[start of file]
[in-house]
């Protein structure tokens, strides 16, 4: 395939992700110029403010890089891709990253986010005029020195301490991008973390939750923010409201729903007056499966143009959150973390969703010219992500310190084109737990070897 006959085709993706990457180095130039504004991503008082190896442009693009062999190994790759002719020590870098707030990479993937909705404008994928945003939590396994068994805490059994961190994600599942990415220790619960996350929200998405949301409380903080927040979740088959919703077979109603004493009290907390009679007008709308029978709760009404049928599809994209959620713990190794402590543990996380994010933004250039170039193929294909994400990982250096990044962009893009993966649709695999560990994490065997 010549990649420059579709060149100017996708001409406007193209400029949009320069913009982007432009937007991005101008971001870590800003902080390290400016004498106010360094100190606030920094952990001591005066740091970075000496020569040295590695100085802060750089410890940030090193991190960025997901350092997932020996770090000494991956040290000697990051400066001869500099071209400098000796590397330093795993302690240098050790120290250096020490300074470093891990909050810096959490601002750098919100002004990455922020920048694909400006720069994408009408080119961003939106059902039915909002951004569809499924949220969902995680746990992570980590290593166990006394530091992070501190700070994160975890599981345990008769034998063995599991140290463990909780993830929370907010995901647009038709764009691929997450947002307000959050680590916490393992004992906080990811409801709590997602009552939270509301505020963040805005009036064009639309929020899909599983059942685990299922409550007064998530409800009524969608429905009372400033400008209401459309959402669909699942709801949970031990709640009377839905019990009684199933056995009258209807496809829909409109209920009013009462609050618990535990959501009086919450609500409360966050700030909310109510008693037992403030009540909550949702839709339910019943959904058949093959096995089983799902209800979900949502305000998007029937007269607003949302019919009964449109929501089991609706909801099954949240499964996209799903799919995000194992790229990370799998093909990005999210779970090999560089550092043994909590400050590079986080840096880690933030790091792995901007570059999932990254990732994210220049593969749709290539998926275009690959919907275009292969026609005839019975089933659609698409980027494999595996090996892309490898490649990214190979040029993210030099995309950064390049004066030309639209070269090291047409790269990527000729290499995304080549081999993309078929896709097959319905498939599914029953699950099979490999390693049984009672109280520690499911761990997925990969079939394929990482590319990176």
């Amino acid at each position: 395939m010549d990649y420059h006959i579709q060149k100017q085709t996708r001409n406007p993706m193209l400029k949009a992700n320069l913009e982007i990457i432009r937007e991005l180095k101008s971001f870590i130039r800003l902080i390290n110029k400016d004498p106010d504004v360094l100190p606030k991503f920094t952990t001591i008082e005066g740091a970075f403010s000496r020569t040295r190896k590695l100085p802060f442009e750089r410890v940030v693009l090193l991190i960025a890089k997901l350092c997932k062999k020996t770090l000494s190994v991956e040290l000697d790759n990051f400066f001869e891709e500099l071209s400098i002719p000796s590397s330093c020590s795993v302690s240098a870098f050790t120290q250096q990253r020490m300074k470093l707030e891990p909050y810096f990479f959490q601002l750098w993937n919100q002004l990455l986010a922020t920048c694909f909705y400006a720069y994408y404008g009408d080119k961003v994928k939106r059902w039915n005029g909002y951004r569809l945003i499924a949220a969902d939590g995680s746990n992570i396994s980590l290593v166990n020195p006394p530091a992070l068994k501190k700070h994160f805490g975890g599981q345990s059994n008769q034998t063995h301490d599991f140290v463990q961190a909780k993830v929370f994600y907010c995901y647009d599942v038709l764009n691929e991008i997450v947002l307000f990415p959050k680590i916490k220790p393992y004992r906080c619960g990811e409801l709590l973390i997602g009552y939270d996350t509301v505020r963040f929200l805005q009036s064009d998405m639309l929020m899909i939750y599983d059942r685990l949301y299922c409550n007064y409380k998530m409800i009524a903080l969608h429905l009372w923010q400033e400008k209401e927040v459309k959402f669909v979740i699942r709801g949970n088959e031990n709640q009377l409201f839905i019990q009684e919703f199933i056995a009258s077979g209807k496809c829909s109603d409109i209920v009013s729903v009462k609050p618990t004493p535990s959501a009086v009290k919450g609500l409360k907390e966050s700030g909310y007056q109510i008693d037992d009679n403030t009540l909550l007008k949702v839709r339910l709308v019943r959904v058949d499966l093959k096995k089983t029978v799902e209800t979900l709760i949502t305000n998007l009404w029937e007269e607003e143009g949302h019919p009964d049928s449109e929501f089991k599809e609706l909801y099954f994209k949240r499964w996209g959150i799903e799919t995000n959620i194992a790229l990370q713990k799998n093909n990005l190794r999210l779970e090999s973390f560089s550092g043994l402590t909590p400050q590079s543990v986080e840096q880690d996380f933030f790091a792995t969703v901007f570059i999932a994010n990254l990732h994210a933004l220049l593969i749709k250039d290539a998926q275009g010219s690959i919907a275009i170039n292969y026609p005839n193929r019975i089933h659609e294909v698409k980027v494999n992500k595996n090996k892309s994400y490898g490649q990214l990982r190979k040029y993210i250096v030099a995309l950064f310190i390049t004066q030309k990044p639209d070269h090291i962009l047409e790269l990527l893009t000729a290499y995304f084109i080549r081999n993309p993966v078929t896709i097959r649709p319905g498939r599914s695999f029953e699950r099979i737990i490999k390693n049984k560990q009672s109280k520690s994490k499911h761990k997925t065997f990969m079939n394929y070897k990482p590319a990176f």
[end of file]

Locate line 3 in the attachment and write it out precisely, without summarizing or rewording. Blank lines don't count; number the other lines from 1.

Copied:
């Amino acid at each position: 395939m010549d990649y420059h006959i579709q060149k100017q085709t996708r001409n406007p993706m193209l400029k949009a992700n320069l913009e982007i990457i432009r937007e991005l180095k101008s971001f870590i130039r800003l902080i390290n110029k400016d004498p106010d504004v360094l100190p606030k991503f920094t952990t001591i008082e005066g740091a970075f403010s000496r020569t040295r190896k590695l100085p802060f442009e750089r410890v940030v693009l090193l991190i960025a890089k997901l350092c997932k062999k020996t770090l000494s190994v991956e040290l000697d790759n990051f400066f001869e891709e500099l071209s400098i002719p000796s590397s330093c020590s795993v302690s240098a870098f050790t120290q250096q990253r020490m300074k470093l707030e891990p909050y810096f990479f959490q601002l750098w993937n919100q002004l990455l986010a922020t920048c694909f909705y400006a720069y994408y404008g009408d080119k961003v994928k939106r059902w039915n005029g909002y951004r569809l945003i499924a949220a969902d939590g995680s746990n992570i396994s980590l290593v166990n020195p006394p530091a992070l068994k501190k700070h994160f805490g975890g599981q345990s059994n008769q034998t063995h301490d599991f140290v463990q961190a909780k993830v929370f994600y907010c995901y647009d599942v038709l764009n691929e991008i997450v947002l307000f990415p959050k680590i916490k220790p393992y004992r906080c619960g990811e409801l709590l973390i997602g009552y939270d996350t509301v505020r963040f929200l805005q009036s064009d998405m639309l929020m899909i939750y599983d059942r685990l949301y299922c409550n007064y409380k998530m409800i009524a903080l969608h429905l009372w923010q400033e400008k209401e927040v459309k959402f669909v979740i699942r709801g949970n088959e031990n709640q009377l409201f839905i019990q009684e919703f199933i056995a009258s077979g209807k496809c829909s109603d409109i209920v009013s729903v009462k609050p618990t004493p535990s959501a009086v009290k919450g609500l409360k907390e966050s700030g909310y007056q109510i008693d037992d009679n403030t009540l909550l007008k949702v839709r339910l709308v019943r959904v058949d499966l093959k096995k089983t029978v799902e209800t979900l709760i949502t305000n998007l009404w029937e007269e607003e143009g949302h019919p009964d049928s449109e929501f089991k599809e609706l909801y099954f994209k949240r499964w996209g959150i799903e799919t995000n959620i194992a790229l990370q713990k799998n093909n990005l190794r999210l779970e090999s973390f560089s550092g043994l402590t909590p400050q590079s543990v986080e840096q880690d996380f933030f790091a792995t969703v901007f570059i999932a994010n990254l990732h994210a933004l220049l593969i749709k250039d290539a998926q275009g010219s690959i919907a275009i170039n292969y026609p005839n193929r019975i089933h659609e294909v698409k980027v494999n992500k595996n090996k892309s994400y490898g490649q990214l990982r190979k040029y993210i250096v030099a995309l950064f310190i390049t004066q030309k990044p639209d070269h090291i962009l047409e790269l990527l893009t000729a290499y995304f084109i080549r081999n993309p993966v078929t896709i097959r649709p319905g498939r599914s695999f029953e699950r099979i737990i490999k390693n049984k560990q009672s109280k520690s994490k499911h761990k997925t065997f990969m079939n394929y070897k990482p590319a990176f």